WootBot


quality posts: 16 Private Messages WootBot

Staff

Poll: Is walking a sport?
  • 16.5% - Yes. 96
  • 51.3% - No. 298
  • 29.8% - It depends. 173
  • 2.4% - I'm not sure. 14
581 votes

Well, how do you fare compared to the Zeitgeist? Chat up your fellow wooters and let us know how lame this poll was or what obvious choices we missed. For example: Was this poll a) STUPID, b) DUMB, c) POINTLESS or d) ALL OF THE ABOVE?

roycee


quality posts: 5 Private Messages roycee

Normally no. Considering an activity a sport requires a sense of competition. I once finished a 5K race behind a Speed Walker, but normal walking can't be considered a sport until there is a disruptor playing defense!

giordana


quality posts: 0 Private Messages giordana

Competitive walking was a big thing in the 1870s and 1880s.
http://www.npr.org/2014/04/03/297327865/in-the-1870s-and-80s-being-a-pedestrian-was-anything-but

groberts1980


quality posts: 8 Private Messages groberts1980

Depends. I ran a 5K one time where people twice my age were power walking and passed me. If you're doing that, it's at least as much of a sport as foot racing is.

PocketBrain


quality posts: 61 Private Messages PocketBrain

I remember power-walking past a couple of chumps in a 5K once.

Thanks to up-to-the-minute tracking, I don't track my package so much as stalk it.

nicepairofwooters


quality posts: 4 Private Messages nicepairofwooters
roycee wrote:Normally no. Considering an activity a sport requires a sense of competition. I once finished a 5K race behind a Speed Walker, but normal walking can't be considered a sport until there is a disruptor playing defense!



Well, then you can't consider any event that uses a lower time as the goal a sport. That would be swimming, speed skating, luge, etc. There is no disruptive force in those, either.

roycee


quality posts: 5 Private Messages roycee
nicepairofwooters wrote:Well, then you can't consider any event that uses a lower time as the goal a sport. That would be swimming, speed skating, luge, etc. There is no disruptive force in those, either.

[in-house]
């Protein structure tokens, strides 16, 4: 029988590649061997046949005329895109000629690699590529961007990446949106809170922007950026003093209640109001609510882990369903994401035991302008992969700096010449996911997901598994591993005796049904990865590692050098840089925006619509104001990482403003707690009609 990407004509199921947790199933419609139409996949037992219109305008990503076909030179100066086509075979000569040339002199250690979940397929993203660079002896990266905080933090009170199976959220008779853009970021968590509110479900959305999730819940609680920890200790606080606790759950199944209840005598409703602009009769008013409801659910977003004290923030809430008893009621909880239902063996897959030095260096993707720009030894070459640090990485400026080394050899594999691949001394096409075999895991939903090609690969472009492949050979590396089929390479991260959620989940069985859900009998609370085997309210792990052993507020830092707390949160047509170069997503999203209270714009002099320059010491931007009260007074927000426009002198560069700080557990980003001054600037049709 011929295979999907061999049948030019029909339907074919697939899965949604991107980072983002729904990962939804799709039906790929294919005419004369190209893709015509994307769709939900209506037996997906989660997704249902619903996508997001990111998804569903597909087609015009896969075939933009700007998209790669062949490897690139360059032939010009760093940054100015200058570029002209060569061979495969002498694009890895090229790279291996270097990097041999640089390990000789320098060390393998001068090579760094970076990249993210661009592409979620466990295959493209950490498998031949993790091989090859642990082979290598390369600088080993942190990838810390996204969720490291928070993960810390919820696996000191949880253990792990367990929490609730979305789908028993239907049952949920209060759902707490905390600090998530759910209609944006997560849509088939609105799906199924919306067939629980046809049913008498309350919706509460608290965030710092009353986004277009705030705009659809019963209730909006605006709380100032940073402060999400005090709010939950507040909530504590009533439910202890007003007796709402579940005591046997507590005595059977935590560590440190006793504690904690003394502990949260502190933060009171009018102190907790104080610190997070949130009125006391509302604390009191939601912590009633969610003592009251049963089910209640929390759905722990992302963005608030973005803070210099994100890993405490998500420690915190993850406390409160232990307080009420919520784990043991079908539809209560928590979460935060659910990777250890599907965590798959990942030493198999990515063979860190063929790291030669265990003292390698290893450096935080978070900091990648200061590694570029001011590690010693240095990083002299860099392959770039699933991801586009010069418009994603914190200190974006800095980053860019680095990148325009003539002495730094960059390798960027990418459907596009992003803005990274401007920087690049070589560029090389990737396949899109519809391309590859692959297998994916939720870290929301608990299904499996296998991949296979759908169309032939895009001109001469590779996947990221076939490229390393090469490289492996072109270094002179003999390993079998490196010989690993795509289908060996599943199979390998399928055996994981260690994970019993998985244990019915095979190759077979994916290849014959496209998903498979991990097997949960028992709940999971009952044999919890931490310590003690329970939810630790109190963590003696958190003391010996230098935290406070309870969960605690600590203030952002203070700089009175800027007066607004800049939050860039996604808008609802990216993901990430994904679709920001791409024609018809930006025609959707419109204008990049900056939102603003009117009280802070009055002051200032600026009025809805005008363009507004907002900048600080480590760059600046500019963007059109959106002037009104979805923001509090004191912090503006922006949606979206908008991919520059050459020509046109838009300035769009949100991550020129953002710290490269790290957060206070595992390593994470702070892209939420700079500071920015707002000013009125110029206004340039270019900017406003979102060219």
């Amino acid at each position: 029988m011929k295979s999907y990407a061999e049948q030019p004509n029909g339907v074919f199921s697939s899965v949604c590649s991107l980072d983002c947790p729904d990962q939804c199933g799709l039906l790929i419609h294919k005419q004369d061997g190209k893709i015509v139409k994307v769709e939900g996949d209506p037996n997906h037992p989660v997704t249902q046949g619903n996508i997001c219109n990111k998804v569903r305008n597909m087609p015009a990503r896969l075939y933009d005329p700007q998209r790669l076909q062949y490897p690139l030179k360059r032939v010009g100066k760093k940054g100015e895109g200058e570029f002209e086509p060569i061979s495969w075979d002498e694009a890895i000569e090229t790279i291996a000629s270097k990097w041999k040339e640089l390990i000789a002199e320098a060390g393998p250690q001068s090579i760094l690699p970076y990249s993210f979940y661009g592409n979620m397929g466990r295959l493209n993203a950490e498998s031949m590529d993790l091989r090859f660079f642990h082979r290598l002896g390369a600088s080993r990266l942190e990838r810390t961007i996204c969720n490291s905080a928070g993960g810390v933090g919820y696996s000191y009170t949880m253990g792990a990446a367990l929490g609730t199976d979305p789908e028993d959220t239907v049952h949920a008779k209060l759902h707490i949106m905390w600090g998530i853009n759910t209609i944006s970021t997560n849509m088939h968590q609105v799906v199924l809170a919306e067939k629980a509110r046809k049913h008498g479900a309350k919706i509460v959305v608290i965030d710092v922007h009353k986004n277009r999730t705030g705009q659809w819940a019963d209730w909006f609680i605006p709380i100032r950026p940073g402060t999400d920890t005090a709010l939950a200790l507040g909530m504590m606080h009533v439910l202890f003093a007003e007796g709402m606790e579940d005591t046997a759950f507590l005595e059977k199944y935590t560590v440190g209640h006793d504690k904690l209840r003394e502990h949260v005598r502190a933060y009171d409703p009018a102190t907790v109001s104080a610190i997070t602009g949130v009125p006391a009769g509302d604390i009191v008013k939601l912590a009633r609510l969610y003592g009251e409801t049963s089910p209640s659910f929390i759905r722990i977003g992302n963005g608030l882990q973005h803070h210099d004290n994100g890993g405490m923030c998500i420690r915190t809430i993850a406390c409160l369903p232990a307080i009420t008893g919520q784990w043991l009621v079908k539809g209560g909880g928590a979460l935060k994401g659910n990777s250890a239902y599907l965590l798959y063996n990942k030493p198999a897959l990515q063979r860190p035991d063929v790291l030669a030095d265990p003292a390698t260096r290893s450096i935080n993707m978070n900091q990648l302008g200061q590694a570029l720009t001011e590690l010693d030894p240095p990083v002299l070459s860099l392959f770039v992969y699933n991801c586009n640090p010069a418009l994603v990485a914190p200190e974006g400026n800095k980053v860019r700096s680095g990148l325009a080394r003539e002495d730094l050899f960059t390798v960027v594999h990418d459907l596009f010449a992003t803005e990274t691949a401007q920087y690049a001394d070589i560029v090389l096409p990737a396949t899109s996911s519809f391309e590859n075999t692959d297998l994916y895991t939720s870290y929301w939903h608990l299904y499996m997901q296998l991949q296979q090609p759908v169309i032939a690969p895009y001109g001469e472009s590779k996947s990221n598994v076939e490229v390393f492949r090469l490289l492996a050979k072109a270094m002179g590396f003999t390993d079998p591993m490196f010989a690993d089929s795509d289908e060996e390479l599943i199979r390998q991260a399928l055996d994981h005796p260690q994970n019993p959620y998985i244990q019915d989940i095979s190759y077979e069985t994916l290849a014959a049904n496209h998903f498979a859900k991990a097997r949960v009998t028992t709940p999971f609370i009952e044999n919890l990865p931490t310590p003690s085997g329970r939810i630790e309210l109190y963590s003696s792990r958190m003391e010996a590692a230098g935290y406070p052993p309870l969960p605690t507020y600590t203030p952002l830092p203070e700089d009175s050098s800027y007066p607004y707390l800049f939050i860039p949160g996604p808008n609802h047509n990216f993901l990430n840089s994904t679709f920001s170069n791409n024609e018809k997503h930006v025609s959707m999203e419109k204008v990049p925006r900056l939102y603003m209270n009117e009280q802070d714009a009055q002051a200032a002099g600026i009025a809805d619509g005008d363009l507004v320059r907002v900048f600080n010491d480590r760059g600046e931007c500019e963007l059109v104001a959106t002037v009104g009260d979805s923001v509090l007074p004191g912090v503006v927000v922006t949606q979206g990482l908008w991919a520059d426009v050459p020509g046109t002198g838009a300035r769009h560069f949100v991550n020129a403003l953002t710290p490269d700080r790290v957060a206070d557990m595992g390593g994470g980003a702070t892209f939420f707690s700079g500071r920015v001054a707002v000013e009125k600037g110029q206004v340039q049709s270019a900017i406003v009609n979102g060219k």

My thoughts exactly! Throw a wild porpoise in the pool, or put a hockey goalie on the ice and we could start a fantasy league.

orionblue


quality posts: 0 Private Messages orionblue

you can't consider something a sport that you do for basic life functions and that would include eating!

davoh


quality posts: 7 Private Messages davoh

When I was in the Marine Corps, we "walked" up and down the hills at Camp Pendleton with 65lb packs on our backs. I'd consider that a sport of sorts.

elvi007


quality posts: 6 Private Messages elvi007

Sleep walking is definitely not a sport.

PocketBrain


quality posts: 61 Private Messages PocketBrain

FEEL THE AGONY OF DE FEET!!!

Thanks to up-to-the-minute tracking, I don't track my package so much as stalk it.

SquidProject


quality posts: 0 Private Messages SquidProject
roycee wrote:Normally no. Considering an activity a sport requires a sense of competition. I once finished a 5K race behind a Speed Walker, but normal walking can't be considered a sport until there is a disruptor playing defense!



It doesn't have to be direct competition though--for instance figure skating. And IMO that kind of indirect competition can include oneself. So yes, walking could be a sport if it's done a) at fast enough pacing and long enough distance so as to become physically exerting and b) so long as there is some form of competition, either against one's own performance or those of others.

Video games, lacking the physical exertion component, will never be sports, no matter how many E's you place before the word "sports."

EDIT: Except for VR with real physical exertion. NES track and field with a 360 degree tread mill? yes pls